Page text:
Consumers Crave More Choice
A recent survey of more than 15,000 Consumer Reports subscribers found that 81% of those who have used a streaming video service in the last month used Netflix, according to a July 26, 2012, PCMag.com article (“Netflix Most Popular, Not Most Satisfying Streaming Video Service”).
Yet, despite its popularity, Netflix isn’t exactly scoring high marks with consumers in every area. According to the survey, the biggest problem consumers have with Netflix’s streaming service is its limited selection of movies, specifically new releases, says the article.
“The real reason the catalogue is limited is because the content producers are slow in licensing it to Netflix,” says Tolu Akinola, founder of StreamThing, a service that notifies people when their favorite movies or shows are available on Netflix’s streaming service.
While Akinola believes Netflix is “trying their darnedest” to increase their catalogue, the limited selection “is the biggest threat to Netflix and the reason for all the volatility in their stock price. They have to figure this out and soon, hence my prediction that content and distribution will merge at some point unless they are able to achieve total market dominance (much like Apple did with iTunes) in which case they can negotiate with the studios on a more equal footing.”
Hull also believes Netflix should expand its offerings if it wants to increase its subscription base. “Netflix has really not focused on smaller studio movies, independent films, or niches, and consequently, consumers are frustrated. For instance, Hispanics are the fastest growing demo in the US and Netflix’s domestic Spanish-language offering is very thin. More Hispanics would love to subscribe to Netflix, but Netflix will first need to offer them more content choices,” he adds.
Other all-you-can-watch streaming services such as Amazon Prime and Hulu Plus face the same limited selection issues as Netflix, says the PCMag.com piece. In fact, less than 1 in 5 survey respondents said they were “highly satisfied” with the titles available on these services, according to the article.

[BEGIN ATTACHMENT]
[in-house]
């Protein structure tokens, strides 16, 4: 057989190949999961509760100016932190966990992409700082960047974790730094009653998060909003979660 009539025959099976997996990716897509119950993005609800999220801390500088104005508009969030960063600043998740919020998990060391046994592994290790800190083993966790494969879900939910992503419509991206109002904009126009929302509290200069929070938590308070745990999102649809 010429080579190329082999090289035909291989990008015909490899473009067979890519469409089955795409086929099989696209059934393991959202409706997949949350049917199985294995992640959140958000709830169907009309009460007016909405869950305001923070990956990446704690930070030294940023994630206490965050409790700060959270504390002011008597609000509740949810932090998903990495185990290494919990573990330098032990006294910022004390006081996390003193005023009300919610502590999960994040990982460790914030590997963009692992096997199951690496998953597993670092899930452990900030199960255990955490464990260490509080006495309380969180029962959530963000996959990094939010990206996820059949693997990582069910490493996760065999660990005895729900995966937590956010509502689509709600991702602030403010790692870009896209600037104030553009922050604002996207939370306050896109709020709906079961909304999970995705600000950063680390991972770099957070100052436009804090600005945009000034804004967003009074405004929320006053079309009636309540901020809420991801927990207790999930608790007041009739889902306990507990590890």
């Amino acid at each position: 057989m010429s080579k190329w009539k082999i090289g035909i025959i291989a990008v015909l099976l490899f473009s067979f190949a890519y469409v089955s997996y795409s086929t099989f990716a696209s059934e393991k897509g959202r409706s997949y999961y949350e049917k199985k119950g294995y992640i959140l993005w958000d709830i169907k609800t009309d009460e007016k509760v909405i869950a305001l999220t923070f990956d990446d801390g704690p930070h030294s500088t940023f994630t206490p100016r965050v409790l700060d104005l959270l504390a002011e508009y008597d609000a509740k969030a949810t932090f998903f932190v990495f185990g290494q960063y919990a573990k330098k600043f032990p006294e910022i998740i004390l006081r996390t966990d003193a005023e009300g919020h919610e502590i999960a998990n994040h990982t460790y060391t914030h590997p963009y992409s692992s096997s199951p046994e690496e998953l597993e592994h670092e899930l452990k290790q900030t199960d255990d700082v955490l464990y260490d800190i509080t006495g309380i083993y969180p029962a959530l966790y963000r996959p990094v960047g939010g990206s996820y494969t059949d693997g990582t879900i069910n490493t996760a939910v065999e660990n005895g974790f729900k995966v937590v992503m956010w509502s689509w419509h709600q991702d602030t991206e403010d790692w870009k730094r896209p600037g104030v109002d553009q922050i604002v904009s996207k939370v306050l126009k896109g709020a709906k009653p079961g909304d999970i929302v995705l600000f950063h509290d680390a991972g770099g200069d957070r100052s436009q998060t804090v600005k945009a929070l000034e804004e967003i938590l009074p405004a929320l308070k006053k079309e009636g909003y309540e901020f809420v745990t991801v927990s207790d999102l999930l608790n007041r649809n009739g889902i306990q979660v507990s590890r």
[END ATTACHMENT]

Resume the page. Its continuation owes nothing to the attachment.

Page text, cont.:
Though not everyone is satisfied with their Netflix experience, the company recently surpassed Apple to become the top service in terms of online video market share on a revenue basis, as a result of Netflix’s increased focus on its unlimited streaming service, according to the CNNMoney article.
In 2011, Netflix had a 44% market share, while Apple-whose iTunes store does not offer a subscription service-saw its share dip to 32.3% of the market (down significantly from 60.8% the previous year), according to CNN. Microsoft, VUDU, and Sony round out the top five list, but each has just single-digit percentage shares of the market’s revenue, says the article.
So, as consumers continue to consume streaming video, will bandwidth become an issue?
David says no. “There’s a lot of dark fiber still; we still are not consuming all the fiber that was put in the ground in the big boom of a few years ago,” he observes. “There’s still a lot of excess capacity and if you look at what people like Google are doing with their Kansas City fiber infrastructure now-I don’t think the infrastructure is going to be a problem.”
Google’s Kansas City, Mo., initiative is expected to launch this fall and now includes Google Fiber TV-a TV service with its own, fully searchable interface that mixes DVR results with Netflix and YouTube. Customers of the service, which will have ultra-high-speed web connections, will no longer need to wait for videos to buffer or websites to load.
Ultimately, Hull feels that “the bandwidth market must evolve to meet consumers’ desire for streaming content, and not the other way around. Any bandwidth provider that tries to bottleneck content consumption to save bandwidth will be out of business in five years.”
According to McClain, “The key to handling any bandwidth constraints is offering adaptive streaming that automatically adjusts to an end-user’s available bandwidth,” she says. “This allows content to be streamed over broadband and mobile networks to an expanding user-base, while adjusting efficiently to any network congestion and providing an optimal end-user experience … this is all about monitoring and optimizing the performance of streaming content delivery.”
Puentes observes that bandwidth is “always a concern,” but as CPUs are continually evolving and memory and hardware are getting faster and cheaper, bandwidth expands with it. “Technology to stream videos is advancing just as fast as technologies to handle bandwidth so we are constantly having to come up with ways to solve the bandwidth problem. So, even though bandwidth issues are not new and they aren’t going away, it’s not a deal-breaker for the future of streaming video-it’s just a hurdle.”
The way things are currently going, it seems like nothing is going to be a deal-breaker in the relationship between consumers and streaming video.